Sexual appliances aren’t just mainstream, they’re hard to keep up with!
Published: February 6, 2013
Throw away your trench coat, wipe the crust from your eye, and come out of that dank basement — sex toys have gone mainstream. No longer do we need to schlep to the seedy parts of town and slink into poorly lit, windowless pits to find sexual stimulation enhancements. Sex toy development has gone way beyond the edible underwear, expressionless blow-up dolls and French ticklers of yesteryear. How much tickling do the French really need anyhow? We’ve moved beyond the gag gifts of bachelor and bachelorette parties and onto high-tech gadgets you might actually want to use.
While the Internet may be destroying brick-and-mortar bookstores, its wrecking ball has yet to dent the walls of the new sex-toy shop. Stores like Lover’s Lane, Babeland and Early to Bed provide a friendly staff that offers information and encouragement to people of all genders, orientations and experience levels who want to explore their sexuality. There are testers of lubes and oils available for comparing slipperiness, taste and scents. Toys can be handled, to better evaluate feel and vibration intensity levels. You can’t do that on the Internet. All of these stores do have shops online, for those who are still a little too shy or who live too far away to make it into the shop. But don’t fret small-towners, if Howell, (population 9,500) can get its own Lover’s Lane (which just opened two months ago) then there’s hope for your sleepy town too.
In this brave new world of mainstream sex toys, some clear trends are starting to emerge. Women are becoming empowered and taking charge of their sexuality, men are seeking sleaze-free, sex-positive stores, couples are shopping together, and people are looking for earth- and body-conscious products.
Eco-friendly toys are not just about a healthy planet. Keeping toxic chemicals out of your body is probably a good idea, but, until recently, most toys were made from some pretty nasty, cancer-causing stuff. Jasmine Portofino, founder of Earth Erotics, thinks this trend will only continue to grow. “I started Earth Erotics in 2007,” she says, “and, since then, I have watched dozens of body-safe and environmentally conscious adult products come onto the market.” Eco-friendly sex toys are made from high-quality nontoxic materials and are often vegan-friendly.
Get yourself off without fucking the Earth
What could be greener than a vibrator shaped like a leaf? Sex-toy company Leaf Vibes makes a variety of toys with spring-fresh foliage designs. These toys don’t just replicate nature, they help sustain it. With a rechargeable lithium-ion battery, piles of spent batteries will no longer litter the floor around your bed. Leaf Vibes are also Phthalate-free, great for keeping your naughty bits cancer-free.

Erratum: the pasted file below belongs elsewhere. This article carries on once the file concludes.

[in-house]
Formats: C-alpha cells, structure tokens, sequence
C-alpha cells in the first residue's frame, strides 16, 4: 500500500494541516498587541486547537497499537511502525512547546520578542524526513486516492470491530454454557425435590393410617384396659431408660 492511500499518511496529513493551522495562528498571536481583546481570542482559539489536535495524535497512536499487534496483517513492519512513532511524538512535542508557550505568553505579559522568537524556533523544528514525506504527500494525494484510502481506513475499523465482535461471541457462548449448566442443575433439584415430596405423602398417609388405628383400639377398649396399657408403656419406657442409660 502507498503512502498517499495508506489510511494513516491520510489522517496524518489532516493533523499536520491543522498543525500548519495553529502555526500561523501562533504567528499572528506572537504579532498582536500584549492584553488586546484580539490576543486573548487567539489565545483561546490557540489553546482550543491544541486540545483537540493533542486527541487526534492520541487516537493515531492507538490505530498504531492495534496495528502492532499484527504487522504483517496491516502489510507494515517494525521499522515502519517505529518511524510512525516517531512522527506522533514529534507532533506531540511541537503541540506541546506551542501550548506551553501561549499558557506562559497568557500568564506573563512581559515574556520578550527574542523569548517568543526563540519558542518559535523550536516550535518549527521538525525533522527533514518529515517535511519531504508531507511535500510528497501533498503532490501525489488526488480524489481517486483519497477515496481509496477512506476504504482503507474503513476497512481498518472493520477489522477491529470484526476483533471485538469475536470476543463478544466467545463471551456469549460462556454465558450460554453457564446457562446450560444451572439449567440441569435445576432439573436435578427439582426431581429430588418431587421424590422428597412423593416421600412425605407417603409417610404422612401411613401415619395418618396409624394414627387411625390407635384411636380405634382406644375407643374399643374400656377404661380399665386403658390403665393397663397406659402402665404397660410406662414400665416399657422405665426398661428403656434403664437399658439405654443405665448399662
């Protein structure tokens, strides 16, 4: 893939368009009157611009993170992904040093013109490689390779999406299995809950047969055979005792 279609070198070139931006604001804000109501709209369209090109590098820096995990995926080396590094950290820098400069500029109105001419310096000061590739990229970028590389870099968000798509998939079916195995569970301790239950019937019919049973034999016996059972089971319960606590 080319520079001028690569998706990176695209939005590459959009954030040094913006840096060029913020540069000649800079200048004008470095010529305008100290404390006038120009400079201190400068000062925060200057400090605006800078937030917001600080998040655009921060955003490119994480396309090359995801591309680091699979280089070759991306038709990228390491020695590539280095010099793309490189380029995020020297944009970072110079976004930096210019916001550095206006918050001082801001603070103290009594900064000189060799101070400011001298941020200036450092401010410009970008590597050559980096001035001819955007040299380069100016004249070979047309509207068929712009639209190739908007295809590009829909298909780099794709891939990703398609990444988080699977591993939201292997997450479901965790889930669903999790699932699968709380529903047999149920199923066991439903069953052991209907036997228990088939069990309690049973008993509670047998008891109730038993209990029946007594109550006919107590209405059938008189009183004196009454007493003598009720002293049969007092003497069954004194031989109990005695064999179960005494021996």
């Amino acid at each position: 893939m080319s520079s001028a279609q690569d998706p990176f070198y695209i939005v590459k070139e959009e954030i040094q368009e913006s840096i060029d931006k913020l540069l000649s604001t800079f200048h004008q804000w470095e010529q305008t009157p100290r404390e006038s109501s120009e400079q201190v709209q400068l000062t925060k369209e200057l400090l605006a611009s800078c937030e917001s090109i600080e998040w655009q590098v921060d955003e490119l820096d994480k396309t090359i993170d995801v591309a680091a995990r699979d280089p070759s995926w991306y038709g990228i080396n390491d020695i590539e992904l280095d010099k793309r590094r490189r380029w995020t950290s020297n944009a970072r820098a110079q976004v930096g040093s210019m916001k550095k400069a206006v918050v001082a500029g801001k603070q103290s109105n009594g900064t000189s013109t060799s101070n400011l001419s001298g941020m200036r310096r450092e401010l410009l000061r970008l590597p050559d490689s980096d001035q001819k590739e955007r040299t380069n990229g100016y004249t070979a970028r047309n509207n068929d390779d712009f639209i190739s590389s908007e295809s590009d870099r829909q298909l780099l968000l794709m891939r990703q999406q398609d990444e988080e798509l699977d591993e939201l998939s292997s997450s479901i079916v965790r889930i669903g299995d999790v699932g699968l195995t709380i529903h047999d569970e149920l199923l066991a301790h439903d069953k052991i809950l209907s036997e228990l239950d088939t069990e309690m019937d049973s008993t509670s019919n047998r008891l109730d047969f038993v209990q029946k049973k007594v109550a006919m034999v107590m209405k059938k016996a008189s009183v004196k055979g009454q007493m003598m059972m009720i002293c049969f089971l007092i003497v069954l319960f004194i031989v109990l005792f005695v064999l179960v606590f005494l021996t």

Glass? Yes, glass. It is a naturally occurring recyclable material that is manufactured without heavy chemicals or solvents. Glass toys are made from borosilicate glass (the same stuff as your Pyrex baking pan) and can withstand the thermal stresses of the most enthusiastic user. The glass of these toys is usually hand-blown into beautiful designs that are easy to clean and can last a lifetime. Pass ’em down to the grandkids!
Stainless steel dildos
Stainless steel toys are made from the same grade of metal as medical equipment. If it’s safe enough to replace a hip, it’s probably safe enough to put in an orifice. It can be cleaned with soap and water or boiled for sterilization, keeping harsh chemical cleaners out of the drains and out of your body.
All-natural vegan lubes
Have you ever read the ingredients list on a bottle of lube? Hydroxyethylcellulose, chlorhexidine methylparaben, sodium hydroxide. What the hell is that stuff? Do you really want to slather it all over your most intimate areas? Another common ingredient lurking in many tubes of lube are animal byproducts, which, if you’re vegan, is kind of a big deal. Here’s where all-natural vegan lubes ride to the rescue. These certified organic lubes are paraben-, glycerin- and petroleum-free.
We asked around at a number of stores, and every person we talked to mentioned Fifty Shades of Grey, the book famous for introducing housewives to BDSM. Searah Deysach, owner of Early to Bed says of the book, “People’s interest in kink got piqued, and we are still seeing new comers trying out some fresh tricks.”
Handcuff and whips and ball-gags — oh, my!
Not sure where to even begin with all the crazy BDSM accoutrements? Try a bondage beginner’s kit. Most online retailers, such as Babeland, Early to Bed, and Muf.com, offer a variety of kits that include things like cuffs, blindfolds, and riding crops to get you started, some even include the book as a sort of guide.
Fifty Shades of Grey
Take a gander at the book that started this suburban BDSM trend. You can pretty much pick it up anywhere, even at the drugstore, next to paperback mystery novels and Sudoku puzzle packs. The book takes a lot of flak for being poorly written. It’s on par with any other dime-store romance novel. How well it’s written isn’t important anyway; what’s important is, it got women who had previously been too shy to ask for what they wanted in the bedroom, to finally ask for it.
Sex toys are often thought of as something we use all by our lonesome, and they are, but more often they are being used with others. Megan, store manager at Lover’s Lane in Howell, describes her client base as “mostly couples.”
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